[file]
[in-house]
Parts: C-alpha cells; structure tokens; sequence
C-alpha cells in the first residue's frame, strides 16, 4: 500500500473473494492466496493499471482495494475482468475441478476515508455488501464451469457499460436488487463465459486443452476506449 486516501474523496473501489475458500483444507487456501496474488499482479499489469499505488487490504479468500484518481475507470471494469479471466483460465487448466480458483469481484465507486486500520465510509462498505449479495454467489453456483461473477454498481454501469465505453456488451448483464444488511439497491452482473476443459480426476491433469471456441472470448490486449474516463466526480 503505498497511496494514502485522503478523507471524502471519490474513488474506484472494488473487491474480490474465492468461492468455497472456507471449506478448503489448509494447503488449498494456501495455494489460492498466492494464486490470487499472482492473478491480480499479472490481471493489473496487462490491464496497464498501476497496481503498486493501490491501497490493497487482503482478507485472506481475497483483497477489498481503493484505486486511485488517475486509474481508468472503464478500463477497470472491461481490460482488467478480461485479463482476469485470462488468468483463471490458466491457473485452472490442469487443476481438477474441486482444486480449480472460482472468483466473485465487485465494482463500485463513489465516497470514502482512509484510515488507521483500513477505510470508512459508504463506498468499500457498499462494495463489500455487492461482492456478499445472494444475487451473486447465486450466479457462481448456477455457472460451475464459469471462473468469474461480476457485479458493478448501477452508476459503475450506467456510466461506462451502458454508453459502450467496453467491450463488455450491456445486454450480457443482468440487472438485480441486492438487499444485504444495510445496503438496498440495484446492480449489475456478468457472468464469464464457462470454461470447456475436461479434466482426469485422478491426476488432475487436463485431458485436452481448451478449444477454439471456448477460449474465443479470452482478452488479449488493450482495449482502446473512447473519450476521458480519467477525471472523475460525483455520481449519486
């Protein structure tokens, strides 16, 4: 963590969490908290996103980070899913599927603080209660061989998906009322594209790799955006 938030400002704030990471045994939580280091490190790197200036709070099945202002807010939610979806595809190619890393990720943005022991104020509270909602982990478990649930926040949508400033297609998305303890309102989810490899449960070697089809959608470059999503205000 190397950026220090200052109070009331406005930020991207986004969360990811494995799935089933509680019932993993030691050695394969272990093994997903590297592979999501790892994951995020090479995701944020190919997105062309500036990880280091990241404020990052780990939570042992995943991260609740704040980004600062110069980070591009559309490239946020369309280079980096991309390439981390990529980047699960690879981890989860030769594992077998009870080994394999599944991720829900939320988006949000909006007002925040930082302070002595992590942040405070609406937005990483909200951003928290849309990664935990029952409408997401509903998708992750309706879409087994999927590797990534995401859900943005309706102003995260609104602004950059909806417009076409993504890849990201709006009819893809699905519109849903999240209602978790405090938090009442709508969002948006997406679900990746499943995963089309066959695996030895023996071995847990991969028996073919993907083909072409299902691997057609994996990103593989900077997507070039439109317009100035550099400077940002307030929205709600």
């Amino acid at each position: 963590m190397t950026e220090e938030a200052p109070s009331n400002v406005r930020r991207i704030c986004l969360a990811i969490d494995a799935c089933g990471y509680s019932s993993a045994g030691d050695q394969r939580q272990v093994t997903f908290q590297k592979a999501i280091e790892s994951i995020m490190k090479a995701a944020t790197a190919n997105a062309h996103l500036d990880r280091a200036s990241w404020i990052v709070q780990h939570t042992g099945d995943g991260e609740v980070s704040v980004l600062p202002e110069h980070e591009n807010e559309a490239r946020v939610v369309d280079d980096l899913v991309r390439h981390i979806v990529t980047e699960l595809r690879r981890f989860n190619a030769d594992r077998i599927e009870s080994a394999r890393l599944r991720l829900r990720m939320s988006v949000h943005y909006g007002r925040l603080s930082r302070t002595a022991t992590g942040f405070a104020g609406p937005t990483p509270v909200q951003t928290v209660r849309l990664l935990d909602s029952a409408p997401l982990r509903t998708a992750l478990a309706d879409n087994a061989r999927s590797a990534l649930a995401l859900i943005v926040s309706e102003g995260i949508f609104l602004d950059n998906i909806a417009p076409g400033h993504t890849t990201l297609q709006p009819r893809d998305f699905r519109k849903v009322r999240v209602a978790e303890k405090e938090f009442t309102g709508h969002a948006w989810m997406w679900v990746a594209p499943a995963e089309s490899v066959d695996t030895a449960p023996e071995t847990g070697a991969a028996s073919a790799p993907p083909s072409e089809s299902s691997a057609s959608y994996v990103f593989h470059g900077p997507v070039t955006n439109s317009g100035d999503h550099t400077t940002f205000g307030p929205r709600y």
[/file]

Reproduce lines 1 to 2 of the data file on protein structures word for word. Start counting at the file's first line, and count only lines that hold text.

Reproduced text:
[in-house]
Parts: C-alpha cells; structure tokens; sequence